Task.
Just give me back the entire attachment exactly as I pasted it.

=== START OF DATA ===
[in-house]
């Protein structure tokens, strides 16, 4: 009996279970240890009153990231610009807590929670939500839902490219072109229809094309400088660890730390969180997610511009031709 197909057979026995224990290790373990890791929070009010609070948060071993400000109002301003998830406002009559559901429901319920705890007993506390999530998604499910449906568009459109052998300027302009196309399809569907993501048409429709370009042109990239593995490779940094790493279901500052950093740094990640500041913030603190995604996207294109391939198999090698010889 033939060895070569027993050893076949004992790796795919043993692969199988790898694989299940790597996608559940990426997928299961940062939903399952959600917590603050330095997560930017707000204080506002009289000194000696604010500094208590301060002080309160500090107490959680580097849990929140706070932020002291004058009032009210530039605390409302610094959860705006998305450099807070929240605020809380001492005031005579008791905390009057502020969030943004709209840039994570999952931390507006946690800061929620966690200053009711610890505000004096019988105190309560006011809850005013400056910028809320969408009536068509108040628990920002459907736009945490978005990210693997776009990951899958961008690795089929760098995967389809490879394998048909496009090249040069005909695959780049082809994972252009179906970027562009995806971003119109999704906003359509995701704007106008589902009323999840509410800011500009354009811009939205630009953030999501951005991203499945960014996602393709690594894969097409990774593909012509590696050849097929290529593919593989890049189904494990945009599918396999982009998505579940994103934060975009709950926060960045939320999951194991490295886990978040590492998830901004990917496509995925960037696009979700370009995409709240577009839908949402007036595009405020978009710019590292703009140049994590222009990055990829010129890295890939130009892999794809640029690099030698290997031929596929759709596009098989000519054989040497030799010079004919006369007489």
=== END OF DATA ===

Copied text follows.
[in-house]
């Protein structure tokens, strides 16, 4: 009996279970240890009153990231610009807590929670939500839902490219072109229809094309400088660890730390969180997610511009031709 197909057979026995224990290790373990890791929070009010609070948060071993400000109002301003998830406002009559559901429901319920705890007993506390999530998604499910449906568009459109052998300027302009196309399809569907993501048409429709370009042109990239593995490779940094790493279901500052950093740094990640500041913030603190995604996207294109391939198999090698010889 033939060895070569027993050893076949004992790796795919043993692969199988790898694989299940790597996608559940990426997928299961940062939903399952959600917590603050330095997560930017707000204080506002009289000194000696604010500094208590301060002080309160500090107490959680580097849990929140706070932020002291004058009032009210530039605390409302610094959860705006998305450099807070929240605020809380001492005031005579008791905390009057502020969030943004709209840039994570999952931390507006946690800061929620966690200053009711610890505000004096019988105190309560006011809850005013400056910028809320969408009536068509108040628990920002459907736009945490978005990210693997776009990951899958961008690795089929760098995967389809490879394998048909496009090249040069005909695959780049082809994972252009179906970027562009995806971003119109999704906003359509995701704007106008589902009323999840509410800011500009354009811009939205630009953030999501951005991203499945960014996602393709690594894969097409990774593909012509590696050849097929290529593919593989890049189904494990945009599918396999982009998505579940994103934060975009709950926060960045939320999951194991490295886990978040590492998830901004990917496509995925960037696009979700370009995409709240577009839908949402007036595009405020978009710019590292703009140049994590222009990055990829010129890295890939130009892999794809640029690099030698290997031929596929759709596009098989000519054989040497030799010079004919006369007489």